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They Called Me Number One: Secrets and Survival at an Indian Residential School

Language:
Format: Paperback
Status: In Print
Other Categories: Adult Book, Books, Award-Winning, Burt Award for First Nations, Inuit and Métis Literature, Educator Resources, Social Studies Resources, First Nation Communities Read, 2017 - 2018 Selections, Indigenous Peoples, Indigenous Canadians, First Nations, Salish, Interior Salish, Secwepemc (Shuswap), Indigenous Studies, Communities, Health, History, Non-Fiction, Biographies, Memoir, History, Indigenous Peoples, Indigenous Peoples of Canada, First Nations, Social and Cultural Studies, Residential School/Project of Heart, Memoirs, Residential Schools, Teen Books, Award-Winning, Burt Award for First Nations, Inuit and Métis Literature, Canadian Aboriginal Courses, BC English First Peoples 10 - 12 , Grades 10-12: Place-Conscious Learning – Exploring Text through Local Landscape, Canadian Aboriginal Resource Lists - Secondary, Canadian Aboriginal Books for Schools 8 - 12 2013-2014, Indian Residential Schools and Reconciliation Learning Resources for Senior Secondary, Indian Residential Schools and Reconciliation Teacher Resource Guide Social Studies 10, First Nation Communities Read, 2017 - 2018 Selections, Indigenous Peoples, Indigenous Canadians, First Nations, Salish, Interior Salish, Secwepemc (Shuswap), BC Core Competencies, Personal and Social, Personal Awareness and Responsibility, Non-Fiction, Biographies, Memoirs, History, Indigenous Peoples, Indigenous Peoples of Canada, First Nations, Social and Cultural Studies, Residential School/Project of Heart, Memoirs, Residential Schools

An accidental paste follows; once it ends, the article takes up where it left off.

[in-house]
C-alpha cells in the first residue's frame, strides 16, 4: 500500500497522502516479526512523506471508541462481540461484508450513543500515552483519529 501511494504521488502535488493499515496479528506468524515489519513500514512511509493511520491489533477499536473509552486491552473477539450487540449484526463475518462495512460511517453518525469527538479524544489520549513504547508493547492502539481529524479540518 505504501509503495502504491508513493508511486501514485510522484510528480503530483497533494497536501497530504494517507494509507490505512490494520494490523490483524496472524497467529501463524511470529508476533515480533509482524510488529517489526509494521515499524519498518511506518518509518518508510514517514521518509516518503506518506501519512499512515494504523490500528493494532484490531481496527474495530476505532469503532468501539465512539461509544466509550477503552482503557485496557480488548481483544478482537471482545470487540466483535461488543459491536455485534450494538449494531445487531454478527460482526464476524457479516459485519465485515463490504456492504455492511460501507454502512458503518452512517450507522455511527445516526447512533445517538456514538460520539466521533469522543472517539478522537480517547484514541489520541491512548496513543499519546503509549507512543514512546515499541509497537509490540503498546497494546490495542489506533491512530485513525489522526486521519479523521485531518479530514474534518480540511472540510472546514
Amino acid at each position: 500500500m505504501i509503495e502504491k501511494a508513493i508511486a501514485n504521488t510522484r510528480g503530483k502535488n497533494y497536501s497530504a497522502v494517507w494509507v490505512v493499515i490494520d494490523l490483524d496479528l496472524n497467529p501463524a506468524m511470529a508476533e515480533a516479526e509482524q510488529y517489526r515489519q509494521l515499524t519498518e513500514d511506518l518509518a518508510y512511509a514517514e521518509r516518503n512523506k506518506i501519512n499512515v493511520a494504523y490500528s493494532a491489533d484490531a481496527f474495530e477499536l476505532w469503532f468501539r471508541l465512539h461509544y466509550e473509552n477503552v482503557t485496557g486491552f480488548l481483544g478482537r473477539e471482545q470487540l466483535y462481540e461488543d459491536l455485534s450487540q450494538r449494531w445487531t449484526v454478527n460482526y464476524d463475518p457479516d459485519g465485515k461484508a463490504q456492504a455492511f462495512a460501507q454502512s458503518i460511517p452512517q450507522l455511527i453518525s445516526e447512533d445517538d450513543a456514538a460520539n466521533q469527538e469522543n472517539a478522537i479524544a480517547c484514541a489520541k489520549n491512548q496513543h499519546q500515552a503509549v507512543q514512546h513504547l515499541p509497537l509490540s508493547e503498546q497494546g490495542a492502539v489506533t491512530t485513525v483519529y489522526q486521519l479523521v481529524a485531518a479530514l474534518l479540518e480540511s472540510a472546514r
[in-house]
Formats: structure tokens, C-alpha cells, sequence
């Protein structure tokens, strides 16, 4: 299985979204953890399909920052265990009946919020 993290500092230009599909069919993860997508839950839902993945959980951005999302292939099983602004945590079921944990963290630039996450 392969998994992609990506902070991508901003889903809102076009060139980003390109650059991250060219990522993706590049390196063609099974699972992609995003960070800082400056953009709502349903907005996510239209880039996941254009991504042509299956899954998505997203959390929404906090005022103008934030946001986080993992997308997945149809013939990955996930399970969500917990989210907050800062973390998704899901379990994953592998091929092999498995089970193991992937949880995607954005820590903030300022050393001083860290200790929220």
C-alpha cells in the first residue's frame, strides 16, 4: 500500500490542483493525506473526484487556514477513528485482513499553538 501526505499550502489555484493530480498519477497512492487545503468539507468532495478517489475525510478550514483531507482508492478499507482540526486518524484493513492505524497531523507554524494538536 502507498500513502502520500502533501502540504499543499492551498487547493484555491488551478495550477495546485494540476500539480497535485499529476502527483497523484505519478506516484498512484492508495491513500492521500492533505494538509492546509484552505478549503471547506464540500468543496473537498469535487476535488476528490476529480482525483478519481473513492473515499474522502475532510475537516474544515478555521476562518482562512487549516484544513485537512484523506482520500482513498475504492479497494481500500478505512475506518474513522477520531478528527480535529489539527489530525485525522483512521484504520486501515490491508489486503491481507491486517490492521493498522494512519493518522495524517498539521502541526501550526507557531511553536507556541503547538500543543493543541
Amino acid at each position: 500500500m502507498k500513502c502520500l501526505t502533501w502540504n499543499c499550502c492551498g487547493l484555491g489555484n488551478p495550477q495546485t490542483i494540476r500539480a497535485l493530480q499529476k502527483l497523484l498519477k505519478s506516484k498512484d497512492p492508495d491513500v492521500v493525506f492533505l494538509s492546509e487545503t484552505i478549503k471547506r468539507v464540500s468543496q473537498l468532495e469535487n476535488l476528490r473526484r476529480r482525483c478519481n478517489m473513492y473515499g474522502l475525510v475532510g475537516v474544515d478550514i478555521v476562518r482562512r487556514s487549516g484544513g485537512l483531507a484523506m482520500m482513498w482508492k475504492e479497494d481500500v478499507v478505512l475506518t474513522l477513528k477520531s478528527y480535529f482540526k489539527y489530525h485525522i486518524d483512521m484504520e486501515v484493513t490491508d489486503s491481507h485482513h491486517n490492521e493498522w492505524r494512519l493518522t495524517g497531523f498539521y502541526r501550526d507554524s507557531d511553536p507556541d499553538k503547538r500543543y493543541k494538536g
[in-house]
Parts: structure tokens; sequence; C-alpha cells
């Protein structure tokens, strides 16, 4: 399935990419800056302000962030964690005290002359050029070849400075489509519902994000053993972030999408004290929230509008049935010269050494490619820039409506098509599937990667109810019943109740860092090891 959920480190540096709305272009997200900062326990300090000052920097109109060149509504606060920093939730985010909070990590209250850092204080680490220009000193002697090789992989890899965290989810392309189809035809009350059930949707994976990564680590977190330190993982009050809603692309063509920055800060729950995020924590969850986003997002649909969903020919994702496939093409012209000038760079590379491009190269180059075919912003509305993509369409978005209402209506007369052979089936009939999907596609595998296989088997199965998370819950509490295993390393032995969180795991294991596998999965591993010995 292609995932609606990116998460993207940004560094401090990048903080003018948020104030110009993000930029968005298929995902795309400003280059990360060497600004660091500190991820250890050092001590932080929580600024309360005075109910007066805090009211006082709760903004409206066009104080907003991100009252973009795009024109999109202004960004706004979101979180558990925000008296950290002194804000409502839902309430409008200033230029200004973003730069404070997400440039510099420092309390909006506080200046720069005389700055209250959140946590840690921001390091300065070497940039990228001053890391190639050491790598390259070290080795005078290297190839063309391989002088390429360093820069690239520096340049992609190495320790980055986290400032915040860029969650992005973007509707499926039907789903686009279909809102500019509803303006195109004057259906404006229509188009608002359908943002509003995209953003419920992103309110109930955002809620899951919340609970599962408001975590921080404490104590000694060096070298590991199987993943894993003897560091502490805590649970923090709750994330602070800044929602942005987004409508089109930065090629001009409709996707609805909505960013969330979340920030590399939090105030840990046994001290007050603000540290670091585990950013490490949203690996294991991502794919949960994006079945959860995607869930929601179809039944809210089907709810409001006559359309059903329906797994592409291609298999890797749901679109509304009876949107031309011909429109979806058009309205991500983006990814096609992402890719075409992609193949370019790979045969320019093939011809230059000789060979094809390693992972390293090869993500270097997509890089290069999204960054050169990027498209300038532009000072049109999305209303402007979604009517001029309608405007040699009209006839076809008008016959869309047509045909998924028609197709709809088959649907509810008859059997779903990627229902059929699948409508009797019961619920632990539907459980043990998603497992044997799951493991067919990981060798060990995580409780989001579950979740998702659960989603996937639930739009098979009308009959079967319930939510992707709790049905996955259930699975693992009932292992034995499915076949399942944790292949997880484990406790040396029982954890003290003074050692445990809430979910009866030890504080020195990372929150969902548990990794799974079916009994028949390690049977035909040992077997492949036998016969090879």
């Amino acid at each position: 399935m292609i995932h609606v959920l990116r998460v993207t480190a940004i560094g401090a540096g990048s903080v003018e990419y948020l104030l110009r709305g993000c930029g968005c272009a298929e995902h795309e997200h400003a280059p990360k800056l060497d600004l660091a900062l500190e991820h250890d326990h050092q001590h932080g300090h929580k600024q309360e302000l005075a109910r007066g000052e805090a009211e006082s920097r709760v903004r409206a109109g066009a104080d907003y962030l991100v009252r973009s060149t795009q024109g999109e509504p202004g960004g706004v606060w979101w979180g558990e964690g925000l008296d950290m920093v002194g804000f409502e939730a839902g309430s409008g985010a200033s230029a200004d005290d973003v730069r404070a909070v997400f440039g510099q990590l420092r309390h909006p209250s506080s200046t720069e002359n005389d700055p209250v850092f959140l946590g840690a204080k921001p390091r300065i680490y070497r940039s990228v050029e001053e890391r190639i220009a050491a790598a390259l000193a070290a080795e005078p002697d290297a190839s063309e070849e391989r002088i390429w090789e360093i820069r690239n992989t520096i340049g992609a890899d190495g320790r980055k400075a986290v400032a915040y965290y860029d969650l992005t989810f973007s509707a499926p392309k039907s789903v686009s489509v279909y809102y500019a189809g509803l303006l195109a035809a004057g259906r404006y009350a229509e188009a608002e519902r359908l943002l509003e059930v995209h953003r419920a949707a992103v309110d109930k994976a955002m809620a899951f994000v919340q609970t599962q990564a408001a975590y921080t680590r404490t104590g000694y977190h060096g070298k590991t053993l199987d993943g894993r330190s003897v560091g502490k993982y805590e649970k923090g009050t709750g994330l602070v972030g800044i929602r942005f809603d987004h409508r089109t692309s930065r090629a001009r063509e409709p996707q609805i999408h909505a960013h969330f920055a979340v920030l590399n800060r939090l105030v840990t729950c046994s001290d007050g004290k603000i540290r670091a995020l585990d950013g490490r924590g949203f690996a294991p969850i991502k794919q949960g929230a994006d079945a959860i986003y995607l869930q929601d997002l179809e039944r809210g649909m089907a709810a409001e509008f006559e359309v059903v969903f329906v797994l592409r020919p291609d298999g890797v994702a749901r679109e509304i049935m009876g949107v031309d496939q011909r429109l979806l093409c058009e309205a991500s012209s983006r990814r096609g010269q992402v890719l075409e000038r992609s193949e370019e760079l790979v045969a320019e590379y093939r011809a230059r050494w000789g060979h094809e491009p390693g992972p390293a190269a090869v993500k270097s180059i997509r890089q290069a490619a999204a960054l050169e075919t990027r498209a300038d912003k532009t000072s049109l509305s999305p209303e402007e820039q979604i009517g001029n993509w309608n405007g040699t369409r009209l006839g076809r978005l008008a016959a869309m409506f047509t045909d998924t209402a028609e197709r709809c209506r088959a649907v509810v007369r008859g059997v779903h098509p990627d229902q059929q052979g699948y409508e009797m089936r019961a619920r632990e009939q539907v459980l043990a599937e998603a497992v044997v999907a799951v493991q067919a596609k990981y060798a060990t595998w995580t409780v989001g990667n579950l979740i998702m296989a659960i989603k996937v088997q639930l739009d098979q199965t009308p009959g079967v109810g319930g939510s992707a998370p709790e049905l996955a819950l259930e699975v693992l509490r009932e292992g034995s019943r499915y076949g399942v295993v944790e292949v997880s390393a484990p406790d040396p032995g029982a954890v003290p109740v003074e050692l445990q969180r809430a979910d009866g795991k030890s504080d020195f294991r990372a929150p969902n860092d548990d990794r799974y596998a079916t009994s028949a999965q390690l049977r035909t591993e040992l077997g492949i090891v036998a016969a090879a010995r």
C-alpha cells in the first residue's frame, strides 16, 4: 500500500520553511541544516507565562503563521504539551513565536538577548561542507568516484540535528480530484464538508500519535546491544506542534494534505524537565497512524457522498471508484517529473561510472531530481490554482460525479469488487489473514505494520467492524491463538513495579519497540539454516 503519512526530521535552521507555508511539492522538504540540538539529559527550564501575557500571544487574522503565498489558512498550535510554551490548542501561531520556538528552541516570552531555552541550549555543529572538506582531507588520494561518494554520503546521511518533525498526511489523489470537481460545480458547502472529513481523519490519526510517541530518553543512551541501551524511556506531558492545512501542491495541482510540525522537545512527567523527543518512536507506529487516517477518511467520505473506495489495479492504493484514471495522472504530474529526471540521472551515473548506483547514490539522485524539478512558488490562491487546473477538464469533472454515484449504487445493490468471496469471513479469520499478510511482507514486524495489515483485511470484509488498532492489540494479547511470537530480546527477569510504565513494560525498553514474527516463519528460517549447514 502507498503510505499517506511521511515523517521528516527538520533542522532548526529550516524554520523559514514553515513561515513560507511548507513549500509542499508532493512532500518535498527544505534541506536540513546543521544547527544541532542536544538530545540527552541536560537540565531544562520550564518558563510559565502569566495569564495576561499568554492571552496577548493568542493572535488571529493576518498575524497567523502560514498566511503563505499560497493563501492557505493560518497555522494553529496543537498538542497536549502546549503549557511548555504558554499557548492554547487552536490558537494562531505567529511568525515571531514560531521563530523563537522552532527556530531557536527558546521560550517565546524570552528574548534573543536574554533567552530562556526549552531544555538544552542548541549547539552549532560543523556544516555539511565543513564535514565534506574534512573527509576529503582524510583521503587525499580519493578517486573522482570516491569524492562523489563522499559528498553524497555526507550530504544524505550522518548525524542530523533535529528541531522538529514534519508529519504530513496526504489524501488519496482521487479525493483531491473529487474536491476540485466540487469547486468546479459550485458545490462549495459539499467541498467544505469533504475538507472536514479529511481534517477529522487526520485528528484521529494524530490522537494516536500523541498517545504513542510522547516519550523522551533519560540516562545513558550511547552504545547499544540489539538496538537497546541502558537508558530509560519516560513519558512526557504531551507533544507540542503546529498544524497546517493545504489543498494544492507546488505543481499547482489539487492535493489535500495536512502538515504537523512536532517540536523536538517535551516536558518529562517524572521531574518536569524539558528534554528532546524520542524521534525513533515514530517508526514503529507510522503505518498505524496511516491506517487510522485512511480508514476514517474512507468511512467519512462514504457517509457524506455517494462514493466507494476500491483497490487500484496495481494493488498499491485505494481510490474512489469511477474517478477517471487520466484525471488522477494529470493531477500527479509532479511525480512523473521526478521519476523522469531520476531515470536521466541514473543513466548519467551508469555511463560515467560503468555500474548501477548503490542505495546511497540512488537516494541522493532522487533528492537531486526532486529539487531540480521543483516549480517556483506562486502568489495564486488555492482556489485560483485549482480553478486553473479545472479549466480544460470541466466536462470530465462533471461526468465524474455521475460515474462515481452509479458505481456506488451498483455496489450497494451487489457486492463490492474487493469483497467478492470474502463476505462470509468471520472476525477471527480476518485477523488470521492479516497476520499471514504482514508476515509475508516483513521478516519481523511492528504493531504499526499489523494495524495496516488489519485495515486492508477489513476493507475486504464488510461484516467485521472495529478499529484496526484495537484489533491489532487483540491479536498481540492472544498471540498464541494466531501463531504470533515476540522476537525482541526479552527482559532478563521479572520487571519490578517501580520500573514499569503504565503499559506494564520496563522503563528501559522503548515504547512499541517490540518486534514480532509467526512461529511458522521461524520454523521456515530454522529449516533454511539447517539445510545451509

Authentic Canadian Content
Authentic Indigenous Text

Like thousands of Aboriginal children in Canada, and elsewhere in the colonized world, Xatsu'll chief Bev Sellars spent part of her childhood as a student in a church-run residential school.

These institutions endeavored to "civilize" Native children through Christian teachings; forced separation from family, language, and culture; and strict discipline. Perhaps the most symbolically potent strategy used to alienate residential school children was addressing them by assigned numbers only-not by the names with which they knew and understood themselves.

In this frank and poignant memoir of her years at St. Joseph's Mission, Sellars breaks her silence about the residential school's lasting effects on her and her family-from substance abuse to suicide attempts-and eloquently articulates her own path to healing. 'Number One' comes at a time of recognition-by governments and society at large-that only through knowing the truth about these past injustices can we begin to redress them.

Awards

  • 2014 Burt Award Third Place Winner

Educator Information
Grades 10-12 BC English First Peoples resource for the unit Place-Conscious Learning - Exploring Text through Local Landscape.

Additional Information
256 pages | 5.67" x 8.20"